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Kernel itself: does the kernel stick to one processor core ?
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Keruskerfuerst
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PostPosted: Mon Sep 17, 2018 5:56 am    Post subject: Kernel itself: does the kernel stick to one processor core ? Reply with quote

Hello!

I have one question: does the kernel itself stick to one processor core ?
Normally one process should stick to one core (in a multicore processor) to to prevent cache and register saving to cache or RAM.
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Christian99
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PostPosted: Mon Sep 17, 2018 9:07 am    Post subject: Reply with quote

Your statement, that one process should stick to one core is a little bit oversimplified, I think.
Imagine, that one processor is fully loaded with a user process, that the user made sticking to the same core, that the kernel is stuck to, and this process has maximum priority (when talking about kernel/user processes, also processes started from root are user processes compared to kernel processes) the kernel would need to fight for ressources with this process, while other cores would be ideling.
That's not a good state IMHO.

I'm no expert on this, but I think, if you want to save cache and register saving, that core would be ONLY available to kernel. if kernel is paused to run a different process, the caches/registers need to be saved, too, no matter to what core the kernel is stuck.

And last, ther is no single kernel process AFAIK, but a multitude of them, so the kernel is able to take advantage of multiple cores itself.
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Keruskerfuerst
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PostPosted: Mon Sep 17, 2018 9:21 am    Post subject: Reply with quote

Now, then: how does the kernel works itself ?
Does it support multicore processors (today only multicore processors are availaible) ?
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Christian99
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PostPosted: Mon Sep 17, 2018 10:06 am    Post subject: Reply with quote

Well the kernel does support multicore processors, otherwise it wouldn't be working on most modern computers :)
But I don't think, that's what you wanted to ask. what exactly do you mean/do you want to know?
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NeddySeagoon
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PostPosted: Mon Sep 17, 2018 11:05 am    Post subject: Reply with quote

Keruskerfuerst,

The kernel manages user processes and kernel process in the same way.

The kernel has options to support various arrangements of Cores, CPUs and RAM.
If you only have a single core CPU, you can turn them all off.

Register saving/restoring on a process context switch is managed by the kernel.
Caches are not saved. They operate at the hardware level and the kernel is unaware of them.
They are a hardware 'trick' to make the RAM appear much faster that it really is.
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Keruskerfuerst
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PostPosted: Mon Sep 17, 2018 3:08 pm    Post subject: Reply with quote

Would it be better, if the kernel would work on one, single, reserved core
This would prevent the kernel itself from "jumping" to another core.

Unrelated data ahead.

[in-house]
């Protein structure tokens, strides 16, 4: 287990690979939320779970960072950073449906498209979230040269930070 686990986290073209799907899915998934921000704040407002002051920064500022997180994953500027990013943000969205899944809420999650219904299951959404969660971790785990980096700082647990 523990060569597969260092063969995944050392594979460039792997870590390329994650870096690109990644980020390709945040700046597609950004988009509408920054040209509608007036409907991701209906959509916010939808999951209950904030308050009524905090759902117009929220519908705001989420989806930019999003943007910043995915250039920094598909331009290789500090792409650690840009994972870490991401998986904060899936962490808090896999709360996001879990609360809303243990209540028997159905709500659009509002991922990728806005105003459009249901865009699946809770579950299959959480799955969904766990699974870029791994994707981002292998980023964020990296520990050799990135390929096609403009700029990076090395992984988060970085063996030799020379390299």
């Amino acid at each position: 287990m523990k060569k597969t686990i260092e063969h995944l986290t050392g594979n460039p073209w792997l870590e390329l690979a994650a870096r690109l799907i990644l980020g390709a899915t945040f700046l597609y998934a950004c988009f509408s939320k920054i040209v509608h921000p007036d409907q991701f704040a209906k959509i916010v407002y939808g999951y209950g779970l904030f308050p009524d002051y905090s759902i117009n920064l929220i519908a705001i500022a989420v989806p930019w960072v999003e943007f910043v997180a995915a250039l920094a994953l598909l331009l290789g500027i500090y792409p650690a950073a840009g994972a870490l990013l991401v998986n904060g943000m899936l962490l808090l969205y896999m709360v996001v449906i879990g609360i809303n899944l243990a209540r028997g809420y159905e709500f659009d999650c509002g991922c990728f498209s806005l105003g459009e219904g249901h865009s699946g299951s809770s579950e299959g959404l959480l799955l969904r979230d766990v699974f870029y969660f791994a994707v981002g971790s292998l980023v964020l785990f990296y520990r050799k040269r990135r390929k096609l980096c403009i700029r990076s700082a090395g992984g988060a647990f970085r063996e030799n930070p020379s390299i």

The modern CPUs have 8 cores and this means, that a single core would have 12,5% of the computing power of the hole CPU.
If I remember, about 10% of the computing power is normally needed for the kernel itself.
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NeddySeagoon
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PostPosted: Mon Sep 17, 2018 3:36 pm    Post subject: Reply with quote

Keruskerfuerst,

That would rob the kernel of any opportunities for parallelism.

To put it another way, on an N core processor, when N-1 processes are waiting for the kernel on its exclusive core, N-1 cores are idle.
Maybe those N-1 cores could have been running kernel processes?

Its a faulty concept to think of the kernel as a separate entity.
Kernel processes are more privileged than user processes but there is only the totality of the process pool.

Some user processes are more unruly than others, being memory bound or compute bound or IO bound or whatever.
It makes sense to limit the resources that such processes can consume so that the system is still responsive.
The kernel is none of these things but it does provide the means to apply these limits to processes.
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Keruskerfuerst
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PostPosted: Tue Sep 18, 2018 6:02 am    Post subject: Reply with quote

What should I think of that ?
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NeddySeagoon
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PostPosted: Tue Sep 18, 2018 9:23 am    Post subject: Reply with quote

Keruskerfuerst,

That its not a good idea to reserve one core for the kernel.

It is in general, a good idea to avoid context switches and the same process switching CPUs as these activities do not aid throughput.
Much like branch instructions is a program do not aid calculating the end result and can often be optimised away.

A context switch is saving the CPU (core) state for one process and restoring it for another.
There is no distinction between kernel processes and user processes here. Its all context switching.

Something similar has to be done for interrupts. However, its usually up to it interrupt handler to decide what it needs to save, so that it can be restored when it returns.
e.g. if the interrupt handler will not need the FPU, it need not save the FPU state.
Its given that when an interrupt handler returns it always returns to the process that was interrupted.
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